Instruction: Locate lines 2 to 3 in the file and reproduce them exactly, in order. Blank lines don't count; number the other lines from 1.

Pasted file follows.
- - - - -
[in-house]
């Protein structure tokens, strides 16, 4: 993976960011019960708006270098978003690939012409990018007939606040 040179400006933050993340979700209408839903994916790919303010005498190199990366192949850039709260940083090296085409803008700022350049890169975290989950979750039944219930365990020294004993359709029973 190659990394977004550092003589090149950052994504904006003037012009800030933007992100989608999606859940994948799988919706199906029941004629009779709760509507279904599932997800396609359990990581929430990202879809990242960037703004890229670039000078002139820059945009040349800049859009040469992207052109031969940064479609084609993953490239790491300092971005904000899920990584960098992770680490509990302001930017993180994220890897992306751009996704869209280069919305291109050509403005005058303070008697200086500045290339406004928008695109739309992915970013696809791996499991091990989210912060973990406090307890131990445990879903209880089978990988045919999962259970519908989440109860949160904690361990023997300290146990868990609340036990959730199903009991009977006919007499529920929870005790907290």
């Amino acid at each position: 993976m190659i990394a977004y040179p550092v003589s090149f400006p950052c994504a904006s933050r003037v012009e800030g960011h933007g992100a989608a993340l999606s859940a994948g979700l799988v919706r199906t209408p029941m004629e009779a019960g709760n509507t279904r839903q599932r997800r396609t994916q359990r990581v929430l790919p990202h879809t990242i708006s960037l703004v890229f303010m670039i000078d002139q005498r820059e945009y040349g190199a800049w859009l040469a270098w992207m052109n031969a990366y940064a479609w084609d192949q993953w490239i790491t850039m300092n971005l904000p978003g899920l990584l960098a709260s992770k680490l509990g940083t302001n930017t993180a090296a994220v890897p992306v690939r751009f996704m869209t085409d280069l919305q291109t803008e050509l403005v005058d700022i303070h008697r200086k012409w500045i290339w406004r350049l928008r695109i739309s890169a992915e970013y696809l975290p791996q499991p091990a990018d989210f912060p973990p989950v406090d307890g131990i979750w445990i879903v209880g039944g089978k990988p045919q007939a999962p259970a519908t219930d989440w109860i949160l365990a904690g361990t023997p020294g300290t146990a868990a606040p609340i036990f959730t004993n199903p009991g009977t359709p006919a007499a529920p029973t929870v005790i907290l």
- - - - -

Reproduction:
């Protein structure tokens, strides 16, 4: 993976960011019960708006270098978003690939012409990018007939606040 040179400006933050993340979700209408839903994916790919303010005498190199990366192949850039709260940083090296085409803008700022350049890169975290989950979750039944219930365990020294004993359709029973 190659990394977004550092003589090149950052994504904006003037012009800030933007992100989608999606859940994948799988919706199906029941004629009779709760509507279904599932997800396609359990990581929430990202879809990242960037703004890229670039000078002139820059945009040349800049859009040469992207052109031969940064479609084609993953490239790491300092971005904000899920990584960098992770680490509990302001930017993180994220890897992306751009996704869209280069919305291109050509403005005058303070008697200086500045290339406004928008695109739309992915970013696809791996499991091990989210912060973990406090307890131990445990879903209880089978990988045919999962259970519908989440109860949160904690361990023997300290146990868990609340036990959730199903009991009977006919007499529920929870005790907290």
């Amino acid at each position: 993976m190659i990394a977004y040179p550092v003589s090149f400006p950052c994504a904006s933050r003037v012009e800030g960011h933007g992100a989608a993340l999606s859940a994948g979700l799988v919706r199906t209408p029941m004629e009779a019960g709760n509507t279904r839903q599932r997800r396609t994916q359990r990581v929430l790919p990202h879809t990242i708006s960037l703004v890229f303010m670039i000078d002139q005498r820059e945009y040349g190199a800049w859009l040469a270098w992207m052109n031969a990366y940064a479609w084609d192949q993953w490239i790491t850039m300092n971005l904000p978003g899920l990584l960098a709260s992770k680490l509990g940083t302001n930017t993180a090296a994220v890897p992306v690939r751009f996704m869209t085409d280069l919305q291109t803008e050509l403005v005058d700022i303070h008697r200086k012409w500045i290339w406004r350049l928008r695109i739309s890169a992915e970013y696809l975290p791996q499991p091990a990018d989210f912060p973990p989950v406090d307890g131990i979750w445990i879903v209880g039944g089978k990988p045919q007939a999962p259970a519908t219930d989440w109860i949160l365990a904690g361990t023997p020294g300290t146990a868990a606040p609340i036990f959730t004993n199903p009991g009977t359709p006919a007499a529920p029973t929870v005790i907290l």